Tax Implications of Your Nurse Practitioner Job Offer
I have been procrastinating from getting my tax return materials together for exactly 47 days now. And, there's no end in sight when it comes to my lack of motivation. Sigh. Filing my tax return, or rather gathering all the necessary paperwork just in time for my CPA to file an extension, is exactly the type of thing that requires much less effort than anticipated and the dread it causes is worse than the act itself. I need to get my act together. But, not quite yet...
My procrastination today got me thinking, what are the tax implications of accepting a new nurse practitioner or physician assistant position? The way you are paid and the perks you're awarded affect how much you'll owe Uncle Sam (or how much he'll owe you!) at the end of the year. Here are a few tax implications to consider in evaluating your next NP or PA job offer.
Independent Contractor vs. Employee Status
Some hospitals, clinics, and other employers hire nurse practitioners and physician assistants as "independent contractors" rather than traditional employees. This means that come tax season you will receive a 1099 IRS form rather than the standard W-2. What's the difference?
If you are a W-2 employee, income taxes as well as social security and medicare taxes will be automatically deducted from your paycheck. Independent contractors, also referred to as 1099 employees, do not have income taxes, medicare, and social security automatically withheld from their paychecks. So, in the short-term, their paychecks look much bigger. So, working as an independent contractor must be the way to go, right? Not so fast.
If you are a 1099 employee, or independent contractor, you actually owe more when it comes to your taxes. You owe not only income tax but self-employment tax as well. Your social security and medicare payments will be higher as well. This has financial benefits for your employer, but not for you, the employee.
Health Insurance Offerings
Believe it or not, the type of health insurance plan your employer offers can confer tax advantages. Health savings accounts, or HSAs, are tax deductible savings plans that can be used towards healthcare related expenses. With an HSA your money goes in tax free, grows tax free, and is spent tax free. If you don't use the money in your HSA toward medical expenses, you can withdraw it without penalty at age 65 or older. Essentially, this type of health insurance plan can be seen as a retirement account, or at least a pre-tax way to pay your medical bills.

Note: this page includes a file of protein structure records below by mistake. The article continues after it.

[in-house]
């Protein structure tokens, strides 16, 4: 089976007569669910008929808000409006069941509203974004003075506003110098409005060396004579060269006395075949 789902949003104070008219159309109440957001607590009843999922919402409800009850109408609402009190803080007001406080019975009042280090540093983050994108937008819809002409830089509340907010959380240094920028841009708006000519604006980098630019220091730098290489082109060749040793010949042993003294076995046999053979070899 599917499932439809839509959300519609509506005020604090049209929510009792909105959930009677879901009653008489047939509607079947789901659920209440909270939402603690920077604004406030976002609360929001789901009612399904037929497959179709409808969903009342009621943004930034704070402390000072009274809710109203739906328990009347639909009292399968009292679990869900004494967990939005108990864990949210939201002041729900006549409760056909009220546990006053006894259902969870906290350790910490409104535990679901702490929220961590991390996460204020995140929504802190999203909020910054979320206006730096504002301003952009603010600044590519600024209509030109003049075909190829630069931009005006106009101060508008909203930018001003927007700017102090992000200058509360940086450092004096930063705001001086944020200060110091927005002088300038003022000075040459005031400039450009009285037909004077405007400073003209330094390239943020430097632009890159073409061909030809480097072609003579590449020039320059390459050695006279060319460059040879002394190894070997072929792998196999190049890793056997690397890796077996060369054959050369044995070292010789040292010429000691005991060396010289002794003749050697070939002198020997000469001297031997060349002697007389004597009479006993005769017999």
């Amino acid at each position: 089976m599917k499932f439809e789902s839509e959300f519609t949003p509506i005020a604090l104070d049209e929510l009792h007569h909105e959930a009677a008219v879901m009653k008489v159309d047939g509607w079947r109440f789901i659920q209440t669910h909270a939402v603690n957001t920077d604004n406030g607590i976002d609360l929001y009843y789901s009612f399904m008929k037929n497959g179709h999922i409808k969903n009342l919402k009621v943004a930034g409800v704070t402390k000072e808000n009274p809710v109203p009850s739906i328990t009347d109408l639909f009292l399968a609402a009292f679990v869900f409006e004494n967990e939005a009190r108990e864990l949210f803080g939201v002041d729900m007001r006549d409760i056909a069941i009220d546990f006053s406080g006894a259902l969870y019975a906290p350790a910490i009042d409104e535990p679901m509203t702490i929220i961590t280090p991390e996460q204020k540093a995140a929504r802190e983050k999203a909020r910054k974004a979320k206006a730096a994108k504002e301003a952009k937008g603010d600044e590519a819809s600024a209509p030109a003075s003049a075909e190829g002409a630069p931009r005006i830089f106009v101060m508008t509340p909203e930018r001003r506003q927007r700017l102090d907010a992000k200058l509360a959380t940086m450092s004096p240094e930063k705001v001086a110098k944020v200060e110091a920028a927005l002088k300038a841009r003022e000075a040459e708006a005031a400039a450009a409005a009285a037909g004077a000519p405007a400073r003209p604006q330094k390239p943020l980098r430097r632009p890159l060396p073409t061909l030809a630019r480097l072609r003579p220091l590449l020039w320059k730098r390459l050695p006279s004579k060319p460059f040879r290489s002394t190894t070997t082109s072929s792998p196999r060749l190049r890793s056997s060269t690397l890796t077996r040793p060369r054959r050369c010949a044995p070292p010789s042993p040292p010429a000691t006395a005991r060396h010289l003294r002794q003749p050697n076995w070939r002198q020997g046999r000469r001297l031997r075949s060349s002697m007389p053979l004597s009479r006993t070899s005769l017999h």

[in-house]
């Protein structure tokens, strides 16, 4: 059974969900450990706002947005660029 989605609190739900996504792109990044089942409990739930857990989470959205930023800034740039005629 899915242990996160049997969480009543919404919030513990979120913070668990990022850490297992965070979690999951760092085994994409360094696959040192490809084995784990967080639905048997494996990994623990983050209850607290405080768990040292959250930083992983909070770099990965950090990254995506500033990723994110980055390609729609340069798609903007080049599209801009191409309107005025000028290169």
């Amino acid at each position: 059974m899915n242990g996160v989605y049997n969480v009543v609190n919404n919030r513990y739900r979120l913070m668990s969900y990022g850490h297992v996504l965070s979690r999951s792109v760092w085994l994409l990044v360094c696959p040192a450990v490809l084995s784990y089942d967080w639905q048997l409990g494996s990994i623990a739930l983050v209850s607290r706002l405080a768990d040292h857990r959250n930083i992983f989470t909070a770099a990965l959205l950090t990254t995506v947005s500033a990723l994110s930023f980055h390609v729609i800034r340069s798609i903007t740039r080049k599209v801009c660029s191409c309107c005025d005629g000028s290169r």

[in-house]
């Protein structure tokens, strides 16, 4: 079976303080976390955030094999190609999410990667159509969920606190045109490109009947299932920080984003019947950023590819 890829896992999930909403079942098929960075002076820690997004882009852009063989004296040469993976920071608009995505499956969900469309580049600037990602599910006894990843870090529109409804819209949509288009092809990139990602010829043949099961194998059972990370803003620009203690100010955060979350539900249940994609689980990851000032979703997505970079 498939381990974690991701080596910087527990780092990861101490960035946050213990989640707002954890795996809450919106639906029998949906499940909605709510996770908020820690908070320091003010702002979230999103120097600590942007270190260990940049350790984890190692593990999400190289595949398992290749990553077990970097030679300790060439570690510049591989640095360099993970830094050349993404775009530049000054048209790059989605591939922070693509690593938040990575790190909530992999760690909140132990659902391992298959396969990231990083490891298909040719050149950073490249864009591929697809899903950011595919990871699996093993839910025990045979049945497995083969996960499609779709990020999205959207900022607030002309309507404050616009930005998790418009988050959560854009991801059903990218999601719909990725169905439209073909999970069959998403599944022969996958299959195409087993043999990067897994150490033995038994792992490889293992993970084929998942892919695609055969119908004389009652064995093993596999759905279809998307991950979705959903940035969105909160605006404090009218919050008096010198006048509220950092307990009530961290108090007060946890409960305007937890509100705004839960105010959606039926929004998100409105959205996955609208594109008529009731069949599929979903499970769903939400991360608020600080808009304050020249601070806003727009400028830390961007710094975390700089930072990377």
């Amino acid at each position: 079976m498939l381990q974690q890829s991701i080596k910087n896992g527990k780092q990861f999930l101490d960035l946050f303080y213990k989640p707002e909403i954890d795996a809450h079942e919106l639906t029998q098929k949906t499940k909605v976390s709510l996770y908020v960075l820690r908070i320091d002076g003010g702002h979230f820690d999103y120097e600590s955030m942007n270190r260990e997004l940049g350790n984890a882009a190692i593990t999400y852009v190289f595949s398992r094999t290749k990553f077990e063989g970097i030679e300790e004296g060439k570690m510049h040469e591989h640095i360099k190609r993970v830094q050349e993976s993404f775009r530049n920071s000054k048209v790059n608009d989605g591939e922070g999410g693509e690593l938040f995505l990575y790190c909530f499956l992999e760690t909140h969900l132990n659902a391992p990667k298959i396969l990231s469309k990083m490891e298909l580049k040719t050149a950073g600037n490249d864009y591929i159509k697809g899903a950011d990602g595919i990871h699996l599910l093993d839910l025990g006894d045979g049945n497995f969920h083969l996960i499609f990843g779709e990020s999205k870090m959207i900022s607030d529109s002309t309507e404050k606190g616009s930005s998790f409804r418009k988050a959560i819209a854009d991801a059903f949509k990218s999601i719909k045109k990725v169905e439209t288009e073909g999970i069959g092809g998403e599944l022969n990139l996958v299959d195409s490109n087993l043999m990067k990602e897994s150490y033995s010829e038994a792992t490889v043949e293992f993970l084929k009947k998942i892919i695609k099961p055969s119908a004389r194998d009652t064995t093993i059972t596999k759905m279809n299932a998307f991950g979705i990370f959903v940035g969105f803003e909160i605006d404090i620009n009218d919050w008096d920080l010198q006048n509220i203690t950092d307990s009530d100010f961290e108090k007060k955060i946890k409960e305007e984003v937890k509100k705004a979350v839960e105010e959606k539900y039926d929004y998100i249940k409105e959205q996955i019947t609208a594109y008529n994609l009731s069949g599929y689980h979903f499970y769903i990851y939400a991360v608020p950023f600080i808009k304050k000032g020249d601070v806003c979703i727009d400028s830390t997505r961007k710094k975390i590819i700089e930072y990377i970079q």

Some employers choose to reward productivity with quarterly or yearly bonuses. The IRS typically requires that 25% of a bonus be withheld as it considers bonuses a "supplemental wage". While 25% of your bonus will be withheld, you may not actually owe that amount when filing your taxes. You may be required to hand over more, or may receive a refund, when you file your tax return. Receiving a bonus may bump you into a higher tax bracket, however bonuses are ultimately taxed at the same rate as your other wages.
Tax implications of retirement accounts can get pretty complex. So, we'll go with a general overview here. If you have an option when it comes to the type of retirement account you are setting up, talking to an accountant can clear up your more detailed questions.
- Traditional Individual Retirement Account (IRA)- The amount you contribute to your IRA can be deducted when you file your taxes. Once your money is in the account, it grows on a tax-deferred basis. When you withdraw the money in retirement, you will pay income tax on the amount you withdraw.
- Roth IRA- Funds contributed to a Roth IRA cannot be withheld upon contribution, but they can be withdrawn tax-free in retirement.
- 401K- A 401K allows you to contribute to your retirement while reducing your overall tax liability. The amount you contribute to your 401K will not be subject to income taxes. You will need to pay taxes when you withdraw the funds. Many employers will also match the amount you contribute to your 401K.
If you're packing up your life and relocating for your next position, moving expenses you incur in the process may be deductible on your tax return. Keep receipts for packing charges, moving trucks, and travel. The IRS doesn't consider all moving related expenses such as meals on the road or breaking a lease deductible. Talk to an accountant about which expenses are legit to deduct.
Licensing Costs and Continuing Education Expenses
Obtaining the necessary licenses to practice as a nurse practitioner can add up. Applying for a DEA number, for example, will cost you upwards of 700 bucks. Many employers will reimburse you for these expenses and outline an allotted amount they will contribute in your employment agreement. This way, you aren't paying licensing costs and continuing medical education fees out of your hard-earned taxable income.
While it may require more effort on the front end, planning carefully when it comes to your taxes can make sure you are maximizing your income. You don't want to overpay Uncle Sam!
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